Marriage brings out the best in me and it brings out the worst in me. A commenter recently remarked on a blog post of mine that I painted too much of a “fairy tale” picture of marriage:
Although I understand that you are only sharing your impressions of married life after a month, you paint a distorted picture of marriage. As you noted, marriage also takes work. It is not “one big sleepover” nor is every night is “exceptional couch potato living”. Sometimes, it can be frustrating and disappointing. You wont always want to just “watch movies and eat all night together”.
Your single and married friends and many others will be reading this blog. Marriage is about compromise, communication, and mutual respect. This takes hard work. Your fairy-tale portrayal is not only false; it’s dangerous. It contributes to many of the difficulties couples have adjusting to married-life and recent trends of newly-weds separating because their marriage is more work than they expected. Also, what about the friends of the newly weds? They deserve to know that after the wedding, when you forget to call back it’s because not every day is a honeymoon.
So for the record, I agree: Marriage is hard. Not exactly mind-blowing, I know, and you’ve heard it before, but that doesn’t change the truth of the statement. Marriage is not easy.
I can feel Jeremy making me a better, stronger person. Even in small ways — when he’s standing next to me, I feel fuller, more confident, more sure of who I am and what I want to say and do. He truly is my better half. But being married is also a constant struggle not to give into the smallness of my worst self. Jeremy and I fight. We always have. It’s part of our relationship, and we always try to fight fair and to communicate afterwards.
But sometimes you just wake up earlier than the sun, and you’re grumpy, and he moves a smidge too slow for your snippy mood, and suddenly you’re deeply, strongly pissed for a reason you can’t really articulate. And you don’t want to be mad. You know there’s no reason to grunt at him when he tries to talk to you, but you can’t help it.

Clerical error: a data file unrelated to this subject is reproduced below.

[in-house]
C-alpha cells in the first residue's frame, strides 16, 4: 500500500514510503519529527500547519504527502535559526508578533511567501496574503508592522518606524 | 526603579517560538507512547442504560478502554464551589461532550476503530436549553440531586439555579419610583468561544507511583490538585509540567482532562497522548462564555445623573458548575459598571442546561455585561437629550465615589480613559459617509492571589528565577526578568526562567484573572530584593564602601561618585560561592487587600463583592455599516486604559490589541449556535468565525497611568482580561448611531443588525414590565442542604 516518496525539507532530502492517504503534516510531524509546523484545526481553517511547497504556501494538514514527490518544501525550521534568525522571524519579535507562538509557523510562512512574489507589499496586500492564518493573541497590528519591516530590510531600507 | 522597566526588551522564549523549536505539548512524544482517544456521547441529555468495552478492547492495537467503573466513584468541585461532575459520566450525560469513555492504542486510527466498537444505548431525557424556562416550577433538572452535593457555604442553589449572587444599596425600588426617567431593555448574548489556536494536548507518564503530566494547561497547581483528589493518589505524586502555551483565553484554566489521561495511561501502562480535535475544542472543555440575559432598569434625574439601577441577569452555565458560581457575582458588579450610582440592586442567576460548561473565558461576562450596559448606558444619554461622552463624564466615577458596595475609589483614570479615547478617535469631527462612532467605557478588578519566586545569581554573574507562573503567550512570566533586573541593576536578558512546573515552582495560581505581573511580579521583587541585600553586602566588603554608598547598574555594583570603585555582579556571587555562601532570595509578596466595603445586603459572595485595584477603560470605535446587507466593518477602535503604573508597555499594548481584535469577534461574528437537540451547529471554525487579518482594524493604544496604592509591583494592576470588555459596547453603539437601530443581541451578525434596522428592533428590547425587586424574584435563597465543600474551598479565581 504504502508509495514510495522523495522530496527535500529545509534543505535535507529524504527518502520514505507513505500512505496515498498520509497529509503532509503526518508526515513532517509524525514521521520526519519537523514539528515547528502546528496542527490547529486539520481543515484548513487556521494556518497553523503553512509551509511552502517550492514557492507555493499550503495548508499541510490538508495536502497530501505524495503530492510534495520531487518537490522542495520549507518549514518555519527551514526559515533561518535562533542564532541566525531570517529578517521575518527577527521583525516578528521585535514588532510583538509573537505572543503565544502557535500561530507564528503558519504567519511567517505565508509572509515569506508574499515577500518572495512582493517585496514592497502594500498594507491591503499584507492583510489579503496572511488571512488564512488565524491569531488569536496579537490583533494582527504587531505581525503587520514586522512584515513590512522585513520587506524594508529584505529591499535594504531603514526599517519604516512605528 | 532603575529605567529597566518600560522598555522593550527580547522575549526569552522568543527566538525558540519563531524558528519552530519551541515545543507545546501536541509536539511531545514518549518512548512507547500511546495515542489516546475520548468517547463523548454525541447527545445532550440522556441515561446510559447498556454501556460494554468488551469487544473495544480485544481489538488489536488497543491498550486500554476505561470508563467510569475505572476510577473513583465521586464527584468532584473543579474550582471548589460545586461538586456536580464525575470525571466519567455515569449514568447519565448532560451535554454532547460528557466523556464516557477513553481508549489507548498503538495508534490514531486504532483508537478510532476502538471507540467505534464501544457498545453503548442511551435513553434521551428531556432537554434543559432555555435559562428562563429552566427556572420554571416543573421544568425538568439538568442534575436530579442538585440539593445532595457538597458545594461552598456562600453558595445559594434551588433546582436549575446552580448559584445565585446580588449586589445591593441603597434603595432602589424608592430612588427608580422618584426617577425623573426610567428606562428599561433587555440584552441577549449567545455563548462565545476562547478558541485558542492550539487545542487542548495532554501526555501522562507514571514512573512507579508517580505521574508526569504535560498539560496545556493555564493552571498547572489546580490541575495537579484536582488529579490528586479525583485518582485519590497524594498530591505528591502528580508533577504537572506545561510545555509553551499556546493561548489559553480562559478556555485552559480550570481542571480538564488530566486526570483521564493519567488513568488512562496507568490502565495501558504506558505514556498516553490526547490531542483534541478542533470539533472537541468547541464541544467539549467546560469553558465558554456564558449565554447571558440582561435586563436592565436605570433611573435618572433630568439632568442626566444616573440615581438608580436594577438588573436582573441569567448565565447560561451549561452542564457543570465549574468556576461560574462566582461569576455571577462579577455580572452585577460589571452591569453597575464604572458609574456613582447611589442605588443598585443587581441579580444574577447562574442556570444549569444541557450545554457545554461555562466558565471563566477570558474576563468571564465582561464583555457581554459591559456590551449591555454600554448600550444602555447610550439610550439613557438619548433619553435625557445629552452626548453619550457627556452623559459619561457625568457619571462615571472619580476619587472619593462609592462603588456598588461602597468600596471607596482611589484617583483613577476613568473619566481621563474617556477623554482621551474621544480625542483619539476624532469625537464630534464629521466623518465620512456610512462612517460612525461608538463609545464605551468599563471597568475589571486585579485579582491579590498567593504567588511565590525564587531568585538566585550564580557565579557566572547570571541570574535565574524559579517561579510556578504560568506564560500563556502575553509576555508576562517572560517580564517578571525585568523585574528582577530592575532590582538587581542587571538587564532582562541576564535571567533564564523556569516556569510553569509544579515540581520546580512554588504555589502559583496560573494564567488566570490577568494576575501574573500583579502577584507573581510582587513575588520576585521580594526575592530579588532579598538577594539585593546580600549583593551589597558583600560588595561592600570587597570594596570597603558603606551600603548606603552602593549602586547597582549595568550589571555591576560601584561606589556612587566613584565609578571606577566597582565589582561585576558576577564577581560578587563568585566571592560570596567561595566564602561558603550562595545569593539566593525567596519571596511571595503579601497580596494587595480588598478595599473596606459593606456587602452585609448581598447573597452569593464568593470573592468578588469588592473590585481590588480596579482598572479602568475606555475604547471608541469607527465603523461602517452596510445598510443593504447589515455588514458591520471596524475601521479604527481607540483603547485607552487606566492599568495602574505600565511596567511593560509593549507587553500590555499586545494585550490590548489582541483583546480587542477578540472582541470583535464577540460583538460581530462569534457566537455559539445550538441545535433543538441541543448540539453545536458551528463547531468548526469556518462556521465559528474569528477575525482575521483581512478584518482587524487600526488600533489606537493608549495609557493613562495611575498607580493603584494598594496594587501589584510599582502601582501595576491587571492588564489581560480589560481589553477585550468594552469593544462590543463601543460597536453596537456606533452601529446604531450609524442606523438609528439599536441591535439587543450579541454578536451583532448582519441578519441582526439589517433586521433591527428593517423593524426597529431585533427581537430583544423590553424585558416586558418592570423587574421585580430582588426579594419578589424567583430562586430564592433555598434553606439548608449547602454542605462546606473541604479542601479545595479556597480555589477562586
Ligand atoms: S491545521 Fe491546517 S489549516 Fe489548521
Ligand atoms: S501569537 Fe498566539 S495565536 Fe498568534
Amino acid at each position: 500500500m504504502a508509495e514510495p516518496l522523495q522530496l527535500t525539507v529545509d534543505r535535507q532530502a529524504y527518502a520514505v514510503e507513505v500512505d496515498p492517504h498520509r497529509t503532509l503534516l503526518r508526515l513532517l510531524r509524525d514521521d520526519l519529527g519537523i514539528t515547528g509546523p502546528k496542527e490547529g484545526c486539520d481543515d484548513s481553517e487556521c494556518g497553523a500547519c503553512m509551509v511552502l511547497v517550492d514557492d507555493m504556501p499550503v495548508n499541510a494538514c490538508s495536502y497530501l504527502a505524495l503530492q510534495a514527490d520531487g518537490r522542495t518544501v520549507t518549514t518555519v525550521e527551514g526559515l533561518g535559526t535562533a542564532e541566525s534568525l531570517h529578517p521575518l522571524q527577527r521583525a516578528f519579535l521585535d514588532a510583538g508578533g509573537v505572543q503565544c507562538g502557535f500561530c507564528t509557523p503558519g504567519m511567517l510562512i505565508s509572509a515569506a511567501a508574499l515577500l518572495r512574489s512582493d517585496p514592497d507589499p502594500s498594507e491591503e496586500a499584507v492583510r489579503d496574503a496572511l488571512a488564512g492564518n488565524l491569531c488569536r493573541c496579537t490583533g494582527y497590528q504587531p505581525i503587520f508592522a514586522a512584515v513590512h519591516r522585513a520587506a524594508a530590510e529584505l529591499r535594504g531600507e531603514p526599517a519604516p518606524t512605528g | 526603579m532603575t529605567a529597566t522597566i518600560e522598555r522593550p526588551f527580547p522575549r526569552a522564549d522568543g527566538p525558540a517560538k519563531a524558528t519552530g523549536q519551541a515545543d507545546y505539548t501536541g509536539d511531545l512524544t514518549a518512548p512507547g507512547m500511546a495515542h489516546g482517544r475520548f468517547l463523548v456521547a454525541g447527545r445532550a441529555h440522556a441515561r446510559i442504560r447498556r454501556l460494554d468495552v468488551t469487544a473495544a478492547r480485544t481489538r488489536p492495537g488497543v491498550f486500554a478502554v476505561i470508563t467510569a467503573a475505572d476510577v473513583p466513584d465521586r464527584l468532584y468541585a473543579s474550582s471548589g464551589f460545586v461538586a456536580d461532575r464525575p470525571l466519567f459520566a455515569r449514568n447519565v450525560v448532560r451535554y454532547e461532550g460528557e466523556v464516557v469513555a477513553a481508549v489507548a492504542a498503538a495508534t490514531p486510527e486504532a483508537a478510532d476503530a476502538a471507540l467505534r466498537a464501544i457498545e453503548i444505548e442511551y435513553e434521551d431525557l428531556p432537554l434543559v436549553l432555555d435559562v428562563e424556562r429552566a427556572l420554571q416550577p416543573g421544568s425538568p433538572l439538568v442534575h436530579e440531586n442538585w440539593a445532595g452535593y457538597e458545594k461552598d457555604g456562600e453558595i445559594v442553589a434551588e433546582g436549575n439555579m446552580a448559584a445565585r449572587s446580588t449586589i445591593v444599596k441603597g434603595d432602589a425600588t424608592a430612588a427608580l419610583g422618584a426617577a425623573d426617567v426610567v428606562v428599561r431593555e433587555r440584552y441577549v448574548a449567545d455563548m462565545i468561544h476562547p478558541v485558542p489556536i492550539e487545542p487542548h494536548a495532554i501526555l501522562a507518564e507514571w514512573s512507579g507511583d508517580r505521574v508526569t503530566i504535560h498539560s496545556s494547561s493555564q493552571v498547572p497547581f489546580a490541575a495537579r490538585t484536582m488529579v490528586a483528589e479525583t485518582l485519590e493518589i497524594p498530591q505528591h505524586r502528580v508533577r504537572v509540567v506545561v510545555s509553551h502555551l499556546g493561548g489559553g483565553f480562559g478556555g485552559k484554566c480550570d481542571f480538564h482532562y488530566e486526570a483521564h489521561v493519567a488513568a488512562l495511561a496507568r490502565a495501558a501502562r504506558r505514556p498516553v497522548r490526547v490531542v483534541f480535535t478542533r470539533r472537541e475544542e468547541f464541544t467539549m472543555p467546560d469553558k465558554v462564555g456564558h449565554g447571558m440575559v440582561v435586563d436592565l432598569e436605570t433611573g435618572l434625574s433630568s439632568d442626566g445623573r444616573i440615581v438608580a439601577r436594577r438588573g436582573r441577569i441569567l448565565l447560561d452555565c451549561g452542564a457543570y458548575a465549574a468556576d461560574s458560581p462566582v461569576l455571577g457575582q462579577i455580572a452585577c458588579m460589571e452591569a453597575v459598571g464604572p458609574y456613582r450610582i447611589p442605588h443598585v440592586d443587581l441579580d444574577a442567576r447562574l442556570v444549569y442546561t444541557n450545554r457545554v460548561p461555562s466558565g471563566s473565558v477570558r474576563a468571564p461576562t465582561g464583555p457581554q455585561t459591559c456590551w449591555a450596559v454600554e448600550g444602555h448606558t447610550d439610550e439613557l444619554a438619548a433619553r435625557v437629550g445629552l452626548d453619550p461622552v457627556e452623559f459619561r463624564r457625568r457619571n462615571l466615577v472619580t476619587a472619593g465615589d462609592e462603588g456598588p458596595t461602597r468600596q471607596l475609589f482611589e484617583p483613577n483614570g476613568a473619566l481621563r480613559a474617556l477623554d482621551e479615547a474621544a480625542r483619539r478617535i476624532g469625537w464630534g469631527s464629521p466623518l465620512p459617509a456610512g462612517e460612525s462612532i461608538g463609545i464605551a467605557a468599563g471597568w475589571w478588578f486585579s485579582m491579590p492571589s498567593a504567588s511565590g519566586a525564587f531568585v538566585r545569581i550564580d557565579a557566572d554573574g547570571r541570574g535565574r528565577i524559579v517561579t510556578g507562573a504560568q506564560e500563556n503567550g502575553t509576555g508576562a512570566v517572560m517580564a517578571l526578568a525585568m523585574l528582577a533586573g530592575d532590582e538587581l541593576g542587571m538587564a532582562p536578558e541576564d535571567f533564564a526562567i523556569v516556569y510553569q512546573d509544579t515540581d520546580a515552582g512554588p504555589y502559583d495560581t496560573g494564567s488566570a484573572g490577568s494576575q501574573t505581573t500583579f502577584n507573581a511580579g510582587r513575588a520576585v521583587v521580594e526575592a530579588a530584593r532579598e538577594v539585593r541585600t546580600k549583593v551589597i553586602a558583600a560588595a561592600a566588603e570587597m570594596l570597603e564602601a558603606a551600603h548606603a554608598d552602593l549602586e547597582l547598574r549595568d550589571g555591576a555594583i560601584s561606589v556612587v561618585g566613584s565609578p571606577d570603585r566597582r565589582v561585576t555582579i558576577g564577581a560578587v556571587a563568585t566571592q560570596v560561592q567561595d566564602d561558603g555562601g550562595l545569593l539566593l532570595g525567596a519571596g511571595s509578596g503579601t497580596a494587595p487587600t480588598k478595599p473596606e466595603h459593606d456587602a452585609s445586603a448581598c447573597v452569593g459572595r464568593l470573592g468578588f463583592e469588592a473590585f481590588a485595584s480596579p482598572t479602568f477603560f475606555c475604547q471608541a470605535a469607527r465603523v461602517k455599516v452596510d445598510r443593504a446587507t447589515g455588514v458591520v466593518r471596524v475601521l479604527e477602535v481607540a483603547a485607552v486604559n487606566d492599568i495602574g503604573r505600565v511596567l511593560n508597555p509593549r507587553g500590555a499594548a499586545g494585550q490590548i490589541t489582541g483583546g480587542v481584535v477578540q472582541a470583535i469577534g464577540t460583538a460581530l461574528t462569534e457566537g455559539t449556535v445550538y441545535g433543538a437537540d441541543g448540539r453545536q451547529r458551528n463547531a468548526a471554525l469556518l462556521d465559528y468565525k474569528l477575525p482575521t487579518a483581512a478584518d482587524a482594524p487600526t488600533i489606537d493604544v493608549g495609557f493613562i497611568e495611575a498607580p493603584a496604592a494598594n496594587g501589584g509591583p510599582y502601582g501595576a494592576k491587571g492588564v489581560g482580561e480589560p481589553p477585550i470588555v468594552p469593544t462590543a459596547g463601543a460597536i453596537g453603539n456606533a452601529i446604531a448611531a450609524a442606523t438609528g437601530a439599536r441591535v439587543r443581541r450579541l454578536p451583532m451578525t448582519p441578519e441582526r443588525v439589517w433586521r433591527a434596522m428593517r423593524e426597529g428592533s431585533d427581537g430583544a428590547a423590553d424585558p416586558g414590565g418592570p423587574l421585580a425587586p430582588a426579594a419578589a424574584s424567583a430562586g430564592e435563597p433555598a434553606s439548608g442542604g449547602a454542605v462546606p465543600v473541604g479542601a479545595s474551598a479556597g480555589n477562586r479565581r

And then there are the real fights, the ones that take your perfect blissful first-year bubble of love and shake it, hard. The ones where you can’t see there ever being a resolution, and you’re both right, and you’re both trying, and it just seems like everything is wrong and maybe this marriage won’t work, because who’s to say we’re smarter than everyone else who gets married and ends up splitting up?
But then one of you takes a breath and invites logic back into your emotional turmoil — usually him — and you can suddenly think calmly and lovingly. He’s not the enemy, he’s the partner, and you need only to remember that to figure things out. And you might disagree, in fact your track record shows you probably will, but you can respect each other and make up and feel your love even more strongly because of it. And then he’s brought out the worst of you and the best of you all within a half hour, or even three times in one day, and you know you’ll be okay.
Marriage is not a fairy tale, though it is wonderful and beautiful and with my whole two months of experience, I find it utterly fulfilling. But it’s not simple by any stretch of any imagination.
Marriage is hard. It’s messy and sticky and there are bumps and tears and real, scary moments where you look deep into your soul and you’re not sure you like what you see. But it’s worth it.
Simi Lichtman is a contributor to the Forward.
Even Fairy Tale Couples Fight